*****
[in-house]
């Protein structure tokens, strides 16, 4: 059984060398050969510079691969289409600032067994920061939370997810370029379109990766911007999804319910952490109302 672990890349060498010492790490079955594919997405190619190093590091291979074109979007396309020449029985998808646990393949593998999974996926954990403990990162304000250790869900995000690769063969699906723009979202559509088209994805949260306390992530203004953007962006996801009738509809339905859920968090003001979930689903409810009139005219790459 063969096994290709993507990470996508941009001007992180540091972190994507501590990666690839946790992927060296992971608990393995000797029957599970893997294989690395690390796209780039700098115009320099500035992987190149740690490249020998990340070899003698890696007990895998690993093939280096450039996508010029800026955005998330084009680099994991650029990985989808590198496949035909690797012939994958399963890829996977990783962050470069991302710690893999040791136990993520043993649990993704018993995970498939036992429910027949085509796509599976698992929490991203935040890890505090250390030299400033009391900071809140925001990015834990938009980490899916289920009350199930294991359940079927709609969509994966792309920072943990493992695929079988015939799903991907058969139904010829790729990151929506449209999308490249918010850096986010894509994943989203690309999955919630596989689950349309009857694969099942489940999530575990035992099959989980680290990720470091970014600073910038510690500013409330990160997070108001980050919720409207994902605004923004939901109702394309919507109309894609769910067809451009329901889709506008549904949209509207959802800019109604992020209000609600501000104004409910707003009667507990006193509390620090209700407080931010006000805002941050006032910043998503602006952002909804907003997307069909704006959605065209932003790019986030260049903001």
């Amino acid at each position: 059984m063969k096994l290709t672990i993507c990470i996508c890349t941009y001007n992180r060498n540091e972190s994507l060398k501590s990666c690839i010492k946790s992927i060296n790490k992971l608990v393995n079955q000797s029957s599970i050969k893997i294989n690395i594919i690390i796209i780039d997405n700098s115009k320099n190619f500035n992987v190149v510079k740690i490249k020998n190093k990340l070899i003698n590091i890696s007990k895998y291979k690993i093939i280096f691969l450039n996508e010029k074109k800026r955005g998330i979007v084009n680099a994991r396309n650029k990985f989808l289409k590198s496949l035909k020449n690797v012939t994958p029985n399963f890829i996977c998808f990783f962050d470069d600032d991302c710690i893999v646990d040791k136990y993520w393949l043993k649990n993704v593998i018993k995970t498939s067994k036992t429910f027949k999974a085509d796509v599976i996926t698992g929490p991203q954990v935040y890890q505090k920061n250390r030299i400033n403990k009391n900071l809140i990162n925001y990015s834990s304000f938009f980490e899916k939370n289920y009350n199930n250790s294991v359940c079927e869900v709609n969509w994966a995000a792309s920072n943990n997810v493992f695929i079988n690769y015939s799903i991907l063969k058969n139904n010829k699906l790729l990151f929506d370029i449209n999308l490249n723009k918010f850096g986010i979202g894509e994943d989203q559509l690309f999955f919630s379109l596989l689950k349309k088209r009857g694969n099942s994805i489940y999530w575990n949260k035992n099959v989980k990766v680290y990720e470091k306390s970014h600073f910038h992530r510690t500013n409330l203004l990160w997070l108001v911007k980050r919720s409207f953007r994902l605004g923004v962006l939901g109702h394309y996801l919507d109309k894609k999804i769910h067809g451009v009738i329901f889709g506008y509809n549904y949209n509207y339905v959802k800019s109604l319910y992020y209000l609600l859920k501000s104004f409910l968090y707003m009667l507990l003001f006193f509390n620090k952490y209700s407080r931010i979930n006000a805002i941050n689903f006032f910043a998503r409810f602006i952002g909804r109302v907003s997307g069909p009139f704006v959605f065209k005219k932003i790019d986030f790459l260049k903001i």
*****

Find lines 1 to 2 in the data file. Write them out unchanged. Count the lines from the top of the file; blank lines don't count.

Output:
[in-house]
């Protein structure tokens, strides 16, 4: 059984060398050969510079691969289409600032067994920061939370997810370029379109990766911007999804319910952490109302 672990890349060498010492790490079955594919997405190619190093590091291979074109979007396309020449029985998808646990393949593998999974996926954990403990990162304000250790869900995000690769063969699906723009979202559509088209994805949260306390992530203004953007962006996801009738509809339905859920968090003001979930689903409810009139005219790459 063969096994290709993507990470996508941009001007992180540091972190994507501590990666690839946790992927060296992971608990393995000797029957599970893997294989690395690390796209780039700098115009320099500035992987190149740690490249020998990340070899003698890696007990895998690993093939280096450039996508010029800026955005998330084009680099994991650029990985989808590198496949035909690797012939994958399963890829996977990783962050470069991302710690893999040791136990993520043993649990993704018993995970498939036992429910027949085509796509599976698992929490991203935040890890505090250390030299400033009391900071809140925001990015834990938009980490899916289920009350199930294991359940079927709609969509994966792309920072943990493992695929079988015939799903991907058969139904010829790729990151929506449209999308490249918010850096986010894509994943989203690309999955919630596989689950349309009857694969099942489940999530575990035992099959989980680290990720470091970014600073910038510690500013409330990160997070108001980050919720409207994902605004923004939901109702394309919507109309894609769910067809451009329901889709506008549904949209509207959802800019109604992020209000609600501000104004409910707003009667507990006193509390620090209700407080931010006000805002941050006032910043998503602006952002909804907003997307069909704006959605065209932003790019986030260049903001």